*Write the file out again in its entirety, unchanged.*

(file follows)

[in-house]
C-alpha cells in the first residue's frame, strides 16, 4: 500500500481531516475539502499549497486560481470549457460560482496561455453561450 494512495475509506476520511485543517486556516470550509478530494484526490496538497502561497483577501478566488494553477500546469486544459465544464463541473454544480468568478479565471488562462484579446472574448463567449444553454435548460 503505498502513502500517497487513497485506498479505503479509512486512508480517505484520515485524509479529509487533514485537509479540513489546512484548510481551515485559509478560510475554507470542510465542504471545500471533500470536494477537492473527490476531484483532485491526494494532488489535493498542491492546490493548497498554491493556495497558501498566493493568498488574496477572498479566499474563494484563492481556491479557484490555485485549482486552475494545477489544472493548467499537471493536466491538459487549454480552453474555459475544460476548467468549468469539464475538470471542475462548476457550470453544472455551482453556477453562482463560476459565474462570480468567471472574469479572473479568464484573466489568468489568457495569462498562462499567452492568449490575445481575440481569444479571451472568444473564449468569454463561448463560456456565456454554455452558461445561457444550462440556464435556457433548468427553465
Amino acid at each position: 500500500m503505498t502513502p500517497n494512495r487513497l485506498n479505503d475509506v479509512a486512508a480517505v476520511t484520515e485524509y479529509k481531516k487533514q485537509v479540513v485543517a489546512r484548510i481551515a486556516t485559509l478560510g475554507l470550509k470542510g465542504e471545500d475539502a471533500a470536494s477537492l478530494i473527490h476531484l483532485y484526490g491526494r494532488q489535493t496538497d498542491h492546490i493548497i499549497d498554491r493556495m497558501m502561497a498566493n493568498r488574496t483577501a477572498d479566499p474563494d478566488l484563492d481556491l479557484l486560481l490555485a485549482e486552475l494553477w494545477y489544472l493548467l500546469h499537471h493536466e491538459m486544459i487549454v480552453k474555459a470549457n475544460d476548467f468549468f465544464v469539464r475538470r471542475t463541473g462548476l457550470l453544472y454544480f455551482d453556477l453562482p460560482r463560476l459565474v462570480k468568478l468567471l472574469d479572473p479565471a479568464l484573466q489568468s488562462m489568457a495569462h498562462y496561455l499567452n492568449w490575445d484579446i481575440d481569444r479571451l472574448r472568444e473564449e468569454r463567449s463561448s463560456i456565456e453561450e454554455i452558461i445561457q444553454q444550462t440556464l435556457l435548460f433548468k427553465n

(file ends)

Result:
[in-house]
C-alpha cells in the first residue's frame, strides 16, 4: 500500500481531516475539502499549497486560481470549457460560482496561455453561450 494512495475509506476520511485543517486556516470550509478530494484526490496538497502561497483577501478566488494553477500546469486544459465544464463541473454544480468568478479565471488562462484579446472574448463567449444553454435548460 503505498502513502500517497487513497485506498479505503479509512486512508480517505484520515485524509479529509487533514485537509479540513489546512484548510481551515485559509478560510475554507470542510465542504471545500471533500470536494477537492473527490476531484483532485491526494494532488489535493498542491492546490493548497498554491493556495497558501498566493493568498488574496477572498479566499474563494484563492481556491479557484490555485485549482486552475494545477489544472493548467499537471493536466491538459487549454480552453474555459475544460476548467468549468469539464475538470471542475462548476457550470453544472455551482453556477453562482463560476459565474462570480468567471472574469479572473479568464484573466489568468489568457495569462498562462499567452492568449490575445481575440481569444479571451472568444473564449468569454463561448463560456456565456454554455452558461445561457444550462440556464435556457433548468427553465
Amino acid at each position: 500500500m503505498t502513502p500517497n494512495r487513497l485506498n479505503d475509506v479509512a486512508a480517505v476520511t484520515e485524509y479529509k481531516k487533514q485537509v479540513v485543517a489546512r484548510i481551515a486556516t485559509l478560510g475554507l470550509k470542510g465542504e471545500d475539502a471533500a470536494s477537492l478530494i473527490h476531484l483532485y484526490g491526494r494532488q489535493t496538497d498542491h492546490i493548497i499549497d498554491r493556495m497558501m502561497a498566493n493568498r488574496t483577501a477572498d479566499p474563494d478566488l484563492d481556491l479557484l486560481l490555485a485549482e486552475l494553477w494545477y489544472l493548467l500546469h499537471h493536466e491538459m486544459i487549454v480552453k474555459a470549457n475544460d476548467f468549468f465544464v469539464r475538470r471542475t463541473g462548476l457550470l453544472y454544480f455551482d453556477l453562482p460560482r463560476l459565474v462570480k468568478l468567471l472574469d479572473p479565471a479568464l484573466q489568468s488562462m489568457a495569462h498562462y496561455l499567452n492568449w490575445d484579446i481575440d481569444r479571451l472574448r472568444e473564449e468569454r463567449s463561448s463560456i456565456e453561450e454554455i452558461i445561457q444553454q444550462t440556464l435556457l435548460f433548468k427553465n